Our practice of meditation is a way to work with this wiring and create new pathways and choices. One way to cool the flames and promote happiness that Joe and Joe shared is to balance the inhale and the exhale in our breathing. The inhale activates the Sympathetic Nervous System and the exhale activates the Parasympathetic Nervous System and the balance of these two is our best bet for a long, healthy life. A second way that meditation helps is our ability to practice equanimity. The authors used an image of a mudroom in a house to teach us to leave our reactions to things in an inner mudroom so that our most inner selves remain spacious and in balance. The mudroom creates a buffer between the feeling tones of an experience. This is a practice of non-reactivity.
And finally the reminder of the importance of love to help heal and ease our suffering. The story of the two wolves was told. Each of us has a Wolf of Love and a Wolf of Hate within us. The one that we feed the most grows the most. It is not possible to kill the Wolf of Hate, only to continue to nourish the Wolf of Love so that it becomes more and more of who we are.
We also watched a fascinating online video by Kelly McGonigal. In it she talked about the “default mode network” and the “alternate default mode” that occurs with our mind. When we are not focused on a task, the default mode network of our mind kicks in. In this mode we are in the self-referential “I, me, mine” mode and our mind is full of stories, commentary, and images of the past and future. This default mode also seems to drain us of more energy. Brain scans show that a certain area of the brain is active when we are in this default mode. Brain scans were also studied from long time meditators. Another area of the brain was found to be active in these meditators called the “alternate default mode”. In this mode the mind is focused on the experiential self in the present moment. This awareness of self is based on awareness of the body, not from the stories and thoughts that the mind brings.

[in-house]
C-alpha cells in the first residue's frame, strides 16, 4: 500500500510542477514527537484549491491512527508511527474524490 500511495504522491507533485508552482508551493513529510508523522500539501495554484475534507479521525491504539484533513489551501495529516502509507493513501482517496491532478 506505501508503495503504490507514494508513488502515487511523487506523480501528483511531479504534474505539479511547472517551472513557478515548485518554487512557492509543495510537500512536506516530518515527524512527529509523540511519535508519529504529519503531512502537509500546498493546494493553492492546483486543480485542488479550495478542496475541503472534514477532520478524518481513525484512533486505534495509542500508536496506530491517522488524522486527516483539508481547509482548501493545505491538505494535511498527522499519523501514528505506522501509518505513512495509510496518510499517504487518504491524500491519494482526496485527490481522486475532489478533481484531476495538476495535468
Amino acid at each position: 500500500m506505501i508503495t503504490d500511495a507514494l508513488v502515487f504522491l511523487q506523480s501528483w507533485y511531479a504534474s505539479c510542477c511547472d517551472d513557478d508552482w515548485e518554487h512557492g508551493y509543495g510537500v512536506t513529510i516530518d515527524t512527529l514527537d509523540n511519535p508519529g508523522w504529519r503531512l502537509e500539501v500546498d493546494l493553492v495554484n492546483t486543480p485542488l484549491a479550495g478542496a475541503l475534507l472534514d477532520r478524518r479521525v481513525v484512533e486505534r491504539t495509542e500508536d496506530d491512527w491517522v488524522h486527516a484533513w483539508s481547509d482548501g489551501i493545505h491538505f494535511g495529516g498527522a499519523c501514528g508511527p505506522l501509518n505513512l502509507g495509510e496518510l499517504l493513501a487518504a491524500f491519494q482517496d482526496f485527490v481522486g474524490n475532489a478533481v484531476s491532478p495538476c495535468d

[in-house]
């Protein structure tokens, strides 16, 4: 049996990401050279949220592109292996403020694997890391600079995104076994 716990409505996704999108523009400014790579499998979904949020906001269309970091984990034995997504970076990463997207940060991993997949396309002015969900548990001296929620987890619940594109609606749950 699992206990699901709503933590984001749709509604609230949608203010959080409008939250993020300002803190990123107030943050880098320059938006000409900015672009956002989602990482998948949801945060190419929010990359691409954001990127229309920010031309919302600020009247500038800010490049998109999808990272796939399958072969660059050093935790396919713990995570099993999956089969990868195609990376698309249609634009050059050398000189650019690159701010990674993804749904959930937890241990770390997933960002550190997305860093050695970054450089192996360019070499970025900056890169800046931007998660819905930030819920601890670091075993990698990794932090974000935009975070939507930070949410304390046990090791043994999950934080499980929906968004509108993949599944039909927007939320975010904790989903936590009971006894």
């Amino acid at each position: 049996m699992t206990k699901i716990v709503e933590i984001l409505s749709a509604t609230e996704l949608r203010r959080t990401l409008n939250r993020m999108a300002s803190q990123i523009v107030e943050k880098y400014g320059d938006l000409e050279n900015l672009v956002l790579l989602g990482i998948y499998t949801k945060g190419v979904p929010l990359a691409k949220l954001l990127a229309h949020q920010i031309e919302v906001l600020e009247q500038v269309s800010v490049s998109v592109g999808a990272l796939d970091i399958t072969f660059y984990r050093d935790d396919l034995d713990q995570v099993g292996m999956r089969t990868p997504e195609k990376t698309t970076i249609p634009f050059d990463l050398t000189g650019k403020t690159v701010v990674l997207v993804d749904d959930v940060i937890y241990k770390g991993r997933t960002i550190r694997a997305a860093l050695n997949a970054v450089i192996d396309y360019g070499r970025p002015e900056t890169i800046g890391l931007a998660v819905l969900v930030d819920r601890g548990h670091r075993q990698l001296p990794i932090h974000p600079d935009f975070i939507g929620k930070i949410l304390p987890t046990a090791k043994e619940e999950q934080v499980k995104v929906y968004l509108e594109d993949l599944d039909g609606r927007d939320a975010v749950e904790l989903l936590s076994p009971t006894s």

The video also described a study on pain tolerance using these same long-time meditators. It was found that they had a higher pain tolerance. They attended directly to the experience of pain and turned off the commentary of the default mode network. It was found that the more they could turn off the commentary and stay present, the higher their pain tolerance. Quite amazing! And conversely, those who tried to distract themselves and ignore the pain were found to be in default mode and they experienced more pain. If they ignored their pain, they got more default mode and more suffering. This shows another great benefit of meditation. The more we are able to train our minds to use the alternate default mode by staying present to our experiential bodies during meditation, the more we will reduce our suffering.
I have tasted the fruit of the earth, O God.
I have seen autumn trees hang heavily with heaven’s gifts.
I have known people pregnant with your spirit of generosity.
Let these be guides to me this day.
And may Mary who knew her womb filled with your goodness
Teach me the wisdom that is born amidst pain.
May I know that deeper than any fallowness in me
Is the seed planted in the womb of my soul.
May I know that greater than any barrenness in the world
Is the harvest to be justly shared.
J. Philip Newell